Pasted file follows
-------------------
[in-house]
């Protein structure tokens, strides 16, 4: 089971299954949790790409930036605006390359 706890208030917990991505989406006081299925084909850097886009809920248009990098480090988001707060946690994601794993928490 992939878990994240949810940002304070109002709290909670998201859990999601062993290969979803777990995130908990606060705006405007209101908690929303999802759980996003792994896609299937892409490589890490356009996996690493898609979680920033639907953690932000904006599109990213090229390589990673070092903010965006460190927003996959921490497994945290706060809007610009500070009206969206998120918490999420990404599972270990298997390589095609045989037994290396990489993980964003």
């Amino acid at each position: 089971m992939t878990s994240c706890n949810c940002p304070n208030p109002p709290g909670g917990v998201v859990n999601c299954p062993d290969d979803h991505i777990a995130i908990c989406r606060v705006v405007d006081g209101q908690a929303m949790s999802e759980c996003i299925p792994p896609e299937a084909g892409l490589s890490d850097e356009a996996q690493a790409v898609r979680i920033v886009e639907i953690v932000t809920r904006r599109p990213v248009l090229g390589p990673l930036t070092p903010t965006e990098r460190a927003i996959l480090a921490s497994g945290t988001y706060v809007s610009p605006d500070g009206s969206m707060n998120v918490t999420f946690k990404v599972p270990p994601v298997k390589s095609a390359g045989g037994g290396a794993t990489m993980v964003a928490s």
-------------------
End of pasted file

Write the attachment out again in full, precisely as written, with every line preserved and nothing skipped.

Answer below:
[in-house]
């Protein structure tokens, strides 16, 4: 089971299954949790790409930036605006390359 706890208030917990991505989406006081299925084909850097886009809920248009990098480090988001707060946690994601794993928490 992939878990994240949810940002304070109002709290909670998201859990999601062993290969979803777990995130908990606060705006405007209101908690929303999802759980996003792994896609299937892409490589890490356009996996690493898609979680920033639907953690932000904006599109990213090229390589990673070092903010965006460190927003996959921490497994945290706060809007610009500070009206969206998120918490999420990404599972270990298997390589095609045989037994290396990489993980964003």
């Amino acid at each position: 089971m992939t878990s994240c706890n949810c940002p304070n208030p109002p709290g909670g917990v998201v859990n999601c299954p062993d290969d979803h991505i777990a995130i908990c989406r606060v705006v405007d006081g209101q908690a929303m949790s999802e759980c996003i299925p792994p896609e299937a084909g892409l490589s890490d850097e356009a996996q690493a790409v898609r979680i920033v886009e639907i953690v932000t809920r904006r599109p990213v248009l090229g390589p990673l930036t070092p903010t965006e990098r460190a927003i996959l480090a921490s497994g945290t988001y706060v809007s610009p605006d500070g009206s969206m707060n998120v918490t999420f946690k990404v599972p270990p994601v298997k390589s095609a390359g045989g037994g290396a794993t990489m993980v964003a928490s």